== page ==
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Tamiya 1/48 scale U.S. 2 1/2-ton 6x6 airfield fuel truck

RELATED TOPICS: MILITARY
Kit:32579 // Scale:1/48 // Price:$37
Manufacturer:
Tamiya
Pros:
Easy build; great fits; terrific diorama potential; figures
Cons:
No pedals; fit issues with the doors
Comments:
Injection-molded, 151 parts, wire, vinyl tube, decals
FSM-NP0714_48
FSM-WB1014_Tamiya_Fueler_02
FSM-WB1014_Tamiya_Fueler_03
FSM-WB1014_Tamiya_Fueler_04
FSM-WB1014_Tamiya_Fueler_05
FSM-WB1014_Tamiya_Fueler_06
FSM-WB1014_Tamiya_Fueler_07

Based on GMC’s 6 x 6 CCKW truck, the 750-gallon fuel truck supplied avgas to single-engine fighters at Allied airfields during and after World War II. (Bigger aircraft were usually serviced by large, semitrailer tankers.)

Tamiya modified its terrific 1/48 scale soft-top cargo truck to produce a kit that should be a hit with aircraft builders. New parts include a gas tank and a hardtop cab with separate doors and windows. 

The chassis goes together quickly, but I left the wheels off for painting. There’s no engine, just an oil pan molded with the one-piece frame.

I built the tank next, but left off the hose reels and pump-compartment front and doors. I airbrushed the reels, pump, cab interior, wheels, and chassis with Vallejo olive drab primer before proceeding. 

From there construction ran smoothly. The cab looks good with steering wheel, shift levers, and dashboard with decal instrument panel. But there are no pedals, a strange omission since the doors can be posed open.

The hoses are made by threading copper wire through thin-walled vinyl tubing to give it rigidity and flexibility. One hose gets wound around a reel and glued to a nozzle stowed on the compartment wall. The other is designed to run out to a nozzle being held by a figure in coveralls and cap.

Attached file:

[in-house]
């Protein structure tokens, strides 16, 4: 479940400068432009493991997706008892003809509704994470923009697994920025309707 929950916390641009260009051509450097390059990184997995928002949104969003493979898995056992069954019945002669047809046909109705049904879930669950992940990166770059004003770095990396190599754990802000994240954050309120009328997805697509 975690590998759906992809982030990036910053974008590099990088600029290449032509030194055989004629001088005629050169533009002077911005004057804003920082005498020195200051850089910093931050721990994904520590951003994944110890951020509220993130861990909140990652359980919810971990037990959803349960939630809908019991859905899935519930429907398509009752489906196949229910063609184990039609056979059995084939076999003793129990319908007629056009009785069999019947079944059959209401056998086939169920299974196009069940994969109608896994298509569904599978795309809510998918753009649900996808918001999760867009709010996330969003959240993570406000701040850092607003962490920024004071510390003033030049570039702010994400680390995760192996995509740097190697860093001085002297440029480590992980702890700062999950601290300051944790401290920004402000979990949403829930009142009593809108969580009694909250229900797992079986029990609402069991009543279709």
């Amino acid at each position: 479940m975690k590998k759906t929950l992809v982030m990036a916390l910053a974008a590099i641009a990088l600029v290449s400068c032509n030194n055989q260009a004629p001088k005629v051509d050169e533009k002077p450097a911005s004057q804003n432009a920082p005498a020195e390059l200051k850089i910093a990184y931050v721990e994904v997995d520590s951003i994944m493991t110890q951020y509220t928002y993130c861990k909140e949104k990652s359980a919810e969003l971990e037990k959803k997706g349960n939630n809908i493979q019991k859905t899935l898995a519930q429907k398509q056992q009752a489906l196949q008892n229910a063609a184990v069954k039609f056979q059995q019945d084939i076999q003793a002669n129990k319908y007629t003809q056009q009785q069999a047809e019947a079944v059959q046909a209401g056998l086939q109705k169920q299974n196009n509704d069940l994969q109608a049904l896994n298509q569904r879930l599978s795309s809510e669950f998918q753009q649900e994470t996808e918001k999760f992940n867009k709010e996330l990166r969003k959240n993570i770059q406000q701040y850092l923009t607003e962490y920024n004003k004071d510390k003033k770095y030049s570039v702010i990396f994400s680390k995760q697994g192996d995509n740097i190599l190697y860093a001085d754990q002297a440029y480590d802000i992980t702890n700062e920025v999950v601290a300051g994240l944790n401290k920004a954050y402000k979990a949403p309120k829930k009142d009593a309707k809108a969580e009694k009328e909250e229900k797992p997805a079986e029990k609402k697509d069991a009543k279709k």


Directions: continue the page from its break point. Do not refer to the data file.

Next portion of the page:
After attaching the cab and tank to the chassis, I tacked all of the doors in place and masked the windows. Vallejo olive drab paints sealed with Pledge FloorCare Multi-surface finish prepared the way for decals. You get a choice of two USAAF trucks in France in 1944. The decals laid down perfectly with help from Micro Set and Micro Sol. 

I hand-painted the tires and details, then sealed everything with Vallejo matte varnish.

The wheels attach to the axles solidly and the vehicle sits perfectly on all 10 tires.

The windshield pops into the cab so well that it didn’t need glue, but the side windows do. Attaching the doors revealed the only fit problem. I could not get them to conform to the frames. I think the problem lies in slight warping of the cab. I left one door open.

The instructions indicate that the upper door of the hose compartment should be closed and the lower two left open with the hose running out of it. I couldn’t find any photos showing refueling, but the placement of the nozzles and the bar on the inside of the cross member made me think the hose is more accessible from the top. So, that’s how I posed mine.

The two new figures assemble quickly and the painting instructions are easy to follow. A seated driver figure left over from the cargo truck is included on the sprues, but is not shown in the instructions.

I spent about 10 hours on the fuel truck, and it could be a neat weekend build for you. There’s a lot of potential for dioramas with this model. I recommend it to fans of softskins and aircraft modelers of all experience levels.

Note: A version of this review appeared in the October 2014 FineScale Modeler.

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